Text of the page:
Beatrice Haines: The 2015 Winner of the Anthology Competition was born in 1986 and lives and works in London and the South West. This Royal College graduate works in many different media including drawing, photography, printmaking and sculpture. Her current work focuses on relationships between the scientific and emotional, the grotesque and beautiful, the micro and macro and life and death. Personal objects thought to be mundane or viewed with disgust are raised to the status of relics.
The death of my grandmother prompted a fascination in her cherished possessions left behind. Each object acquired a poignancy that had previously not existed. Although void of life, her house took on the role of a museum of personal antiquities. I held onto her memory by recording as many objects and traces as I could; scuffs on the carpet, tea stains, strands of hair left in her comb.
Since this experience, my artwork has been heavily influenced by traces. Although the human is largely absent in my work, the object left behind acts an anthropomorphic portrait that, like forensic evidence, tells its own story. Objects that hold a personal resonance are raised to the status of relics despite their interpretation as banal or grotesque by the outsider. This re-appropriation gives them new life and meaning.
Whilst taking on the importance of a relic, the subject is treated in a similar way to a scientific specimen and made to look sterile despite its emotional value. It is not only dehumanized in this way but makes us question our preconceived views of such things conditioned into us from infancy.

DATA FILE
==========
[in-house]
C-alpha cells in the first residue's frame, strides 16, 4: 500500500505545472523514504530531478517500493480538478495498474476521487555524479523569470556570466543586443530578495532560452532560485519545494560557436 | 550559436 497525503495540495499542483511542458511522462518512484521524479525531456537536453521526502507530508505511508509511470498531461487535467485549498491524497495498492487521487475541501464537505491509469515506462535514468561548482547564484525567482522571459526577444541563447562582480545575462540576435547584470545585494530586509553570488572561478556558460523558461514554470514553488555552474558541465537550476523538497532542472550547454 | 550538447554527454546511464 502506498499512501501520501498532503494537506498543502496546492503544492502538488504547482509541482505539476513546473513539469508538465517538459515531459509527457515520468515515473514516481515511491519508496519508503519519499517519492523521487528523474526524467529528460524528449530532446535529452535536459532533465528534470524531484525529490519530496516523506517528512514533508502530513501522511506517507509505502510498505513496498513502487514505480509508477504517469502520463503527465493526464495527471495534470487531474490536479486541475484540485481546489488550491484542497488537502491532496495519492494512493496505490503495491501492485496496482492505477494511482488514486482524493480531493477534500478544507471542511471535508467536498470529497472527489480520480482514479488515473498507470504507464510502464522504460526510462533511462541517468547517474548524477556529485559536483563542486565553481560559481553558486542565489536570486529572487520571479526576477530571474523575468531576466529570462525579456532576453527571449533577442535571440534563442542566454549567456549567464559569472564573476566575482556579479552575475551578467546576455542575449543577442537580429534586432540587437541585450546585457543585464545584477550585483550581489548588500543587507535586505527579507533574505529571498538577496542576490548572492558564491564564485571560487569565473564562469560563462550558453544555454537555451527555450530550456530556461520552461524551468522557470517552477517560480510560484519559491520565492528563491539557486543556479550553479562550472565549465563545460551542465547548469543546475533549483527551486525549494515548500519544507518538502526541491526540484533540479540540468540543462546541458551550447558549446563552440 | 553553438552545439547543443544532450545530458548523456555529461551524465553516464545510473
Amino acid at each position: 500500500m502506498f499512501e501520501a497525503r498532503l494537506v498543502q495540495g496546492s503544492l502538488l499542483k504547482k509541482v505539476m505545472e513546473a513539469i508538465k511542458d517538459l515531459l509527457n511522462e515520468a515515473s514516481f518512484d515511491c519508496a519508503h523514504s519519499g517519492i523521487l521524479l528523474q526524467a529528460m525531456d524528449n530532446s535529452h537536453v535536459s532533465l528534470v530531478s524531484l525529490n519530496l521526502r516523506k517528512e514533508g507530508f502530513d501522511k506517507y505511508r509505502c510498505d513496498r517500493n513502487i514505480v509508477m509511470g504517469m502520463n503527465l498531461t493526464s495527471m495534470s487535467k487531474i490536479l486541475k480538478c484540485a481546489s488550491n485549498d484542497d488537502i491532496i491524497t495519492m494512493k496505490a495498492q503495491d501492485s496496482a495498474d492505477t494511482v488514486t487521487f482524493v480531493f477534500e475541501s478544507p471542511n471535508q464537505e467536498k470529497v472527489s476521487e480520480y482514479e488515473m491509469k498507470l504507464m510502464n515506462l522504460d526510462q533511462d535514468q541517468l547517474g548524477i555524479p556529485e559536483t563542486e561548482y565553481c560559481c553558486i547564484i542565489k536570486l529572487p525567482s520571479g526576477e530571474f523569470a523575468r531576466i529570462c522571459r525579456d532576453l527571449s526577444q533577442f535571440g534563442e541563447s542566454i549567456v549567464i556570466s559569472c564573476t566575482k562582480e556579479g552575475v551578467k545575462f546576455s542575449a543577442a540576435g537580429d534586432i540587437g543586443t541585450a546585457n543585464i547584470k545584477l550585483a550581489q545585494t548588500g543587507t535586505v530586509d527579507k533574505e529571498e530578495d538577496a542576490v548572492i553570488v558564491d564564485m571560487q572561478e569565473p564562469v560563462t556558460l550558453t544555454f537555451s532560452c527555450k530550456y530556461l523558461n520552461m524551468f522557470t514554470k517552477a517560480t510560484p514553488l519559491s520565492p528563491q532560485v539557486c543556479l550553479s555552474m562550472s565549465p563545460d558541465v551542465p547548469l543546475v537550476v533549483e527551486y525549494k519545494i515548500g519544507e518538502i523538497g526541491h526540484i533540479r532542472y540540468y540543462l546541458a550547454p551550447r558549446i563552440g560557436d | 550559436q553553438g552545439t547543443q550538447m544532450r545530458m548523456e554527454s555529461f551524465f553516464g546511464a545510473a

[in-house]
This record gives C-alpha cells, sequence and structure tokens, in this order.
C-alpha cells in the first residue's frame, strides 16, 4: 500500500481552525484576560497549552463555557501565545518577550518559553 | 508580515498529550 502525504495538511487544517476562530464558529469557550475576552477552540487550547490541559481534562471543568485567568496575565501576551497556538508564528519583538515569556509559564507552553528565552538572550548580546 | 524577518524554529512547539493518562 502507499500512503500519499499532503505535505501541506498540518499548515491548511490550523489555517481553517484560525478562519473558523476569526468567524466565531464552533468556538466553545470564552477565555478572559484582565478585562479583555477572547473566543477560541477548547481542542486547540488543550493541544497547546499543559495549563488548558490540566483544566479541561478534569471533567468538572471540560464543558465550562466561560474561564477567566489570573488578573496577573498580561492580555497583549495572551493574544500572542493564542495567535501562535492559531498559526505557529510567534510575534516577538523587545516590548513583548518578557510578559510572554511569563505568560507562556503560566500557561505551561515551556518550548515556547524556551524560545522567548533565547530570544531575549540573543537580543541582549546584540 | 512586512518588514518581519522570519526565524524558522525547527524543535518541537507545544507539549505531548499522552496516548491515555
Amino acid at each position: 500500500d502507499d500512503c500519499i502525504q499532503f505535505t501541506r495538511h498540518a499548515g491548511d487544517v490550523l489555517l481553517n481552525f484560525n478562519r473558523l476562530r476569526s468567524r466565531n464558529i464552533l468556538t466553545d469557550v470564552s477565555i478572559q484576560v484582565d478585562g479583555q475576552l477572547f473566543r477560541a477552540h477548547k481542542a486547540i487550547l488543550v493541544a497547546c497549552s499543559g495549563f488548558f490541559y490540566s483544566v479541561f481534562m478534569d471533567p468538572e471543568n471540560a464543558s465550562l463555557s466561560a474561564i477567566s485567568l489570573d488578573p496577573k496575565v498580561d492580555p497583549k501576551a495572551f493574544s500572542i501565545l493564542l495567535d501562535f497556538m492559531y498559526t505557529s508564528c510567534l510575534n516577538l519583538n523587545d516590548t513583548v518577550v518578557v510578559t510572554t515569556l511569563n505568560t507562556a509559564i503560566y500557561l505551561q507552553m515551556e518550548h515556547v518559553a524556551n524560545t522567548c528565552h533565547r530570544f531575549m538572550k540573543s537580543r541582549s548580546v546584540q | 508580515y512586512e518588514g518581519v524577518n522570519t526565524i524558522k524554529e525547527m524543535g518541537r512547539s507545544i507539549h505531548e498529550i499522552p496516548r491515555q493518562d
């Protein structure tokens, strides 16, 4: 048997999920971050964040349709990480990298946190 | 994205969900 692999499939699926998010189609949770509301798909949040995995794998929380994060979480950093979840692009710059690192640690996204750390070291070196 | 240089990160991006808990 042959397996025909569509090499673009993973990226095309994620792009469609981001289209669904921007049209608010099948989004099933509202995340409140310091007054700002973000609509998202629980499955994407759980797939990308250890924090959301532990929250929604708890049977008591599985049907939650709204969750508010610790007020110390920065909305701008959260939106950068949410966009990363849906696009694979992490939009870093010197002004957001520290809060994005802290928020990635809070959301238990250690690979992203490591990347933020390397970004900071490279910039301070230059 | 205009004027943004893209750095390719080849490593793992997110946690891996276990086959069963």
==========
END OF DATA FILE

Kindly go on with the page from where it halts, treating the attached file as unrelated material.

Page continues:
Subject matter often becomes art material. Past artworks have been fashioned out of lime scale, human gallstones, blood and forensic fingerprint powder. The use of mundane materials such as discarded mattresses, fridges or cable ties aims to unsettle the domestic or every day, prompting feelings of both familiarity and alienation.
Beatrice Haines was the 2015 winner of the Anthology competition and is currently preparing for a solo exhibition at Bermondsey Art Project Space in October.
AL: How would you describe your practice?
BH: The majority of my practice is project based and multidisciplinary. I would describe myself as a contemporary and perhaps conceptual visual artist.
AL: Who do you list as your main influences?
BH: My family has always been a huge source of inspiration. There are quite a few artists in the family including my parents and sister. Visits to various art galleries were regular occurrences from an early age. I love Cornelia Parker’s work and remember being obsessed with Van Gogh when I was at school. Over the past few years, I have been influenced by forensics. I did a residency in a forensics lab a few years ago and feel this has helped teach me to look in a different way. Along with this comes inspiration from programmes such as ‘CSI: Vegas’ which despite its probable inaccuracies with a true forensic lab, has been a source of inspiration as well as ‘Twin Peaks’. In CSI, it is the scenes which others would probably find most boring that I find fascinating – where a piece of evidence is being processed in the lab and an array of techniques are being used to help the scientist read into the object. Essentially, this dissection is something I also do when studying my subject matter.